Any time a company's dividend yield approaches double digits, investors should proceed with caution. That's usually, but not always, a sign that the payout isn't sustainable.

So, with MPLX (NYSE:MPLX) currently yielding 9.8%, it begs the question of whether the master limited partnership (MLP) can continue supporting its dividend. Here's a closer look at the energy company's ability to maintain that big-time yield.

A person making calculations at a desk.

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The numbers seem solid

Companies need to produce more than enough free cash flow to cover their dividend. That hasn't been a problem for MPLX. The company generated $1.14 billion of distributable cash flow during the first quarter of 2021. That was enough money to cover its payout by 1.56 times. This level marked an improvement from the prior-year period when MPLX produced $1.08 billion of distributable cash flow, covering its payout by 1.44 times. 

Another important factor in dividend stability is having a strong balance sheet. Again, MPLX checks this box. Its leverage ratio has also improved over the past year. Consolidated debt-to-adjusted EBITDA stood at 3.9 at the end of the fourth quarter, down from 4.1 during the year-ago period. That's due to earnings growth over the past year and enabled the MLP to maintain an investment-grade balance sheet.

MPLX's combination of excess cash and balance sheet strength gives it a lot of financial flexibility. The MLP has been able to continue investing in its expansion projects while keeping leverage flat. That has allowed it to return additional cash to shareholders through a unit repurchase program. During the first quarter, MPLX returned more than $900 million in cash to investors via the distribution and $155 million in repurchases. 

The company expects to generate even more excess cash in the future as it completes its current slate of expansion projects. It has three major pipelines under construction, each of which it expects to finish by year-end. It's on track to produce free cash after funding its capital program and distribution this year. 

So, why the high yield?

As those factors indicate, MPLX has the financial means to maintain its payout. However, with a dividend yield near 10%, investors still seem to have concerns about its long-term sustainability.

The biggest factor that appears to be playing a role here is its relationship with refining giant Marathon Petroleum (NYSE:MPC), which owns a majority stake in the company. Large energy companies like Marathon formed MLPs several years ago to grow their infrastructure businesses. However, investors have soured on MLPs in recent years because of lackluster performance. Several energy companies have taken their affiliated MLPs private in response. Meanwhile, those that remain are considering making a similar move. For example, refining giant Phillips 66 (NYSE:PSX) has reportedly explored the possibility of taking its MLP, Phillips 66 Partners (NYSE:PSXP), private.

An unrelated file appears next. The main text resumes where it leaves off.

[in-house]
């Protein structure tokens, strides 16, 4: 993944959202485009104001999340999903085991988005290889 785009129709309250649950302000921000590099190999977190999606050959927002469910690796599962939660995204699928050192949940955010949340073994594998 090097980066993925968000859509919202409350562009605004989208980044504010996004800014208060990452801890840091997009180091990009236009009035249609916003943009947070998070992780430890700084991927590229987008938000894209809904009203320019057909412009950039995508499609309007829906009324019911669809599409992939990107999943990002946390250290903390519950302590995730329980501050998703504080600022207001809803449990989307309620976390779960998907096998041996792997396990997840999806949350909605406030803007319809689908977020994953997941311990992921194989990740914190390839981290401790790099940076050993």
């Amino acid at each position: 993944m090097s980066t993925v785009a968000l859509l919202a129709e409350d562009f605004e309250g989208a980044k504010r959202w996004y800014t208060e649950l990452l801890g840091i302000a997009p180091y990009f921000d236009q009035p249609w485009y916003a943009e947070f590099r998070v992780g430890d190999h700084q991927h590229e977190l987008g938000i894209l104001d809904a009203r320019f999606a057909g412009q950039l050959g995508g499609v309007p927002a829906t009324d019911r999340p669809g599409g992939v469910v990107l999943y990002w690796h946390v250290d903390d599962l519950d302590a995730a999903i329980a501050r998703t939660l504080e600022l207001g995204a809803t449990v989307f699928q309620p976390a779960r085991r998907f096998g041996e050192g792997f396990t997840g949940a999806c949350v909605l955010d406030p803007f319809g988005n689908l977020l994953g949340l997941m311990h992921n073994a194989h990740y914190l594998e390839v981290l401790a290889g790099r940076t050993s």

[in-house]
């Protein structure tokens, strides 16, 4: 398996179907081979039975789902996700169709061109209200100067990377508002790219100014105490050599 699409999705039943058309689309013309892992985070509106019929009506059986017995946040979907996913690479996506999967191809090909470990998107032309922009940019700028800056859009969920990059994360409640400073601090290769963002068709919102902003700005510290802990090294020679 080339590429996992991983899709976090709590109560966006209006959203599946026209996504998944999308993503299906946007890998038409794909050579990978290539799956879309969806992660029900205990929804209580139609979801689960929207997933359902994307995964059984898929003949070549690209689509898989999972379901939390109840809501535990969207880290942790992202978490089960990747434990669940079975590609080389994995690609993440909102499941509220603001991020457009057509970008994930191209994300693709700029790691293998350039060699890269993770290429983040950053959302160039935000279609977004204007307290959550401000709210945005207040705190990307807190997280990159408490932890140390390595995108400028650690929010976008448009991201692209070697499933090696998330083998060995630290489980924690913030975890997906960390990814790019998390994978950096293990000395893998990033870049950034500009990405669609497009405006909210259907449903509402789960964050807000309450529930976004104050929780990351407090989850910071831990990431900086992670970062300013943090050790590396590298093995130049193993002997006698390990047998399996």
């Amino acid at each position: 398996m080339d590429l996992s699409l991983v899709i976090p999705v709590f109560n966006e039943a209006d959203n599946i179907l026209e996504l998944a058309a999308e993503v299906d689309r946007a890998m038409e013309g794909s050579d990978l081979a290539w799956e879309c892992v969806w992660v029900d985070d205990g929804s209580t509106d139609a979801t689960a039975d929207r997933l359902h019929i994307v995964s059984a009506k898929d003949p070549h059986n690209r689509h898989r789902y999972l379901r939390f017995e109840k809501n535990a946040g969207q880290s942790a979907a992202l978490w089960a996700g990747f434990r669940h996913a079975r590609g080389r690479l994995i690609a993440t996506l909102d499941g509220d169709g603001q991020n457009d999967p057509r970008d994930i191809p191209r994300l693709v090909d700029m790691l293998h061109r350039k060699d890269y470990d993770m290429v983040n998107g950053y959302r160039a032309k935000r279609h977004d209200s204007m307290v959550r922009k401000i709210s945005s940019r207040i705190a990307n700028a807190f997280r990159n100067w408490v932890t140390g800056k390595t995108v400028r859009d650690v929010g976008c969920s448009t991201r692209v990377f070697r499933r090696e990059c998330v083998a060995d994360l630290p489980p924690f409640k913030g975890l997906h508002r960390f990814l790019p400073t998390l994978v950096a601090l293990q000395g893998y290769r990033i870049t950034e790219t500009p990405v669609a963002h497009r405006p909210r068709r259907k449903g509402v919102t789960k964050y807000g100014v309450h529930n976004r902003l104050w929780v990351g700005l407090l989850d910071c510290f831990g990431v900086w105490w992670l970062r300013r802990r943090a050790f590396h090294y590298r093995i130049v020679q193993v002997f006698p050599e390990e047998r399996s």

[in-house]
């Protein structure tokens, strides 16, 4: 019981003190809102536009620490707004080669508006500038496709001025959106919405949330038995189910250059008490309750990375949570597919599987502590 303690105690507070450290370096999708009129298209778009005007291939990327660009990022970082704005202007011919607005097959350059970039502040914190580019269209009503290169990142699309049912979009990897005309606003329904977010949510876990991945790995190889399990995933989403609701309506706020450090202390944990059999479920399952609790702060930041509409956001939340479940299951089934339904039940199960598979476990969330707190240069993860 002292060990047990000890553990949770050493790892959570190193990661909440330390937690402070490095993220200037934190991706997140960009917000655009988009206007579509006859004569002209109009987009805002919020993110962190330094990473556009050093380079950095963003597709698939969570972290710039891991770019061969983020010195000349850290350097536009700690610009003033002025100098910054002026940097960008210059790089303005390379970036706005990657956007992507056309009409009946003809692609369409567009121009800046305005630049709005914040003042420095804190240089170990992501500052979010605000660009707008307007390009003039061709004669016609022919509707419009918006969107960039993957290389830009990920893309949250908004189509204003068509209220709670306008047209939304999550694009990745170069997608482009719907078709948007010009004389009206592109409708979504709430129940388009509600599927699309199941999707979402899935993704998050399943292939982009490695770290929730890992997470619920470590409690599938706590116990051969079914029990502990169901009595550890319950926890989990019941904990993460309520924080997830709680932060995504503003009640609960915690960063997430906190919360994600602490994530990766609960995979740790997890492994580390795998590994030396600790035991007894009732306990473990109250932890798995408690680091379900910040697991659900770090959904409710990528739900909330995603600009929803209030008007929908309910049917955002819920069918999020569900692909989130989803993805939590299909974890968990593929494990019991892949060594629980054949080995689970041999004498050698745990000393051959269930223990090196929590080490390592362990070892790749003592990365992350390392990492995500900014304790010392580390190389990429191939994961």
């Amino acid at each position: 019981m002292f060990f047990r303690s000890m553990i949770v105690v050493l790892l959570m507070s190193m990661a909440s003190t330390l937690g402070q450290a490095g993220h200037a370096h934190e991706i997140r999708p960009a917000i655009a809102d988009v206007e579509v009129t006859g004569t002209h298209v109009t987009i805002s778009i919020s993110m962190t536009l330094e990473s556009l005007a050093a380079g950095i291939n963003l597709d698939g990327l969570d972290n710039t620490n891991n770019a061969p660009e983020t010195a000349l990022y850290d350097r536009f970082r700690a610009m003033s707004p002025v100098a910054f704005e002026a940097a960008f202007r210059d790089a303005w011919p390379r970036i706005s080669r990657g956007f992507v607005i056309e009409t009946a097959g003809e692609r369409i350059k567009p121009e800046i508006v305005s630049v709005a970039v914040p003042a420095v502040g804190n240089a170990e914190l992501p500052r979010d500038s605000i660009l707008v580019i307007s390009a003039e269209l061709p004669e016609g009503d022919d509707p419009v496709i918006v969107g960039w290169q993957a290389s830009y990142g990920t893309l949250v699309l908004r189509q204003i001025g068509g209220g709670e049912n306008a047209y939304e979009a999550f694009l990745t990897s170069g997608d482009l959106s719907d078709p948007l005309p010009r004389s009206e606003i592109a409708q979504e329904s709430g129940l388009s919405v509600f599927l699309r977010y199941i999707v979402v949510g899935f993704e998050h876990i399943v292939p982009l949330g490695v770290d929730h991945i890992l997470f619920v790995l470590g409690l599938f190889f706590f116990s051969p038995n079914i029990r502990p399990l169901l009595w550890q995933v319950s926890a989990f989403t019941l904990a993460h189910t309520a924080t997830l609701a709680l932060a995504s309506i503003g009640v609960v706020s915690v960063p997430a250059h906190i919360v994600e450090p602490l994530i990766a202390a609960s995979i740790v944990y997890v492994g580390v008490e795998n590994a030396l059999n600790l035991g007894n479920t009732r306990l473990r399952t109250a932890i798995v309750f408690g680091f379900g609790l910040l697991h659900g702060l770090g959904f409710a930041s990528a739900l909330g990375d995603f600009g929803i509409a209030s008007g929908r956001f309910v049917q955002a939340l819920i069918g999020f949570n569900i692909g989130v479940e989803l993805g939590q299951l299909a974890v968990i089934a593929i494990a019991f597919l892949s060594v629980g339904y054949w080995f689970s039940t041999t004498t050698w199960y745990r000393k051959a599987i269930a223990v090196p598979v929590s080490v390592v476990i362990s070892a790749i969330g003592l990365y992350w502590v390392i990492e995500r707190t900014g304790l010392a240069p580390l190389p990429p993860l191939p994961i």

Marathon explored its strategic options for MPLX in the past, including completely separating it or buying the rest of the units it didn't own. It ultimately concluded that maintaining the status quo was the best path forward. However, renewed speculation that Marathon might buy out its MLP reemerged late last year.  

This uncertain future seems to be weighing on MPLX's unit price, pushing up its yield. If Marathon acquires its MLP, investors will likely receive shares of the refining company in exchange. As a result, they'd see a reduction in their income, given the company's lower dividend yield of 4.3%.

The dividend is safe as long as MPLX remains independent

MPLX generates plenty of stable cash flow to support its high-yielding dividend. On top of that, it has a solid balance sheet, giving it plenty of financial flexibility. With its current expansion program wrapping up later this year, the dividend looks to be in great shape.

However, Marathon Petroleum's presence is casting a shadow over the payout. If the refining giant changes its mind and takes its MLP private, investors would see their income stream shrink. While a buyout is always possible, MPLX can support its big-time dividend, making it an interesting option for those seeking a high-yielding investment. 

This article represents the opinion of the writer, who may disagree with the “official” recommendation position of a Motley Fool premium advisory service. We’re motley! Questioning an investing thesis -- even one of our own -- helps us all think critically about investing and make decisions that help us become smarter, happier, and richer.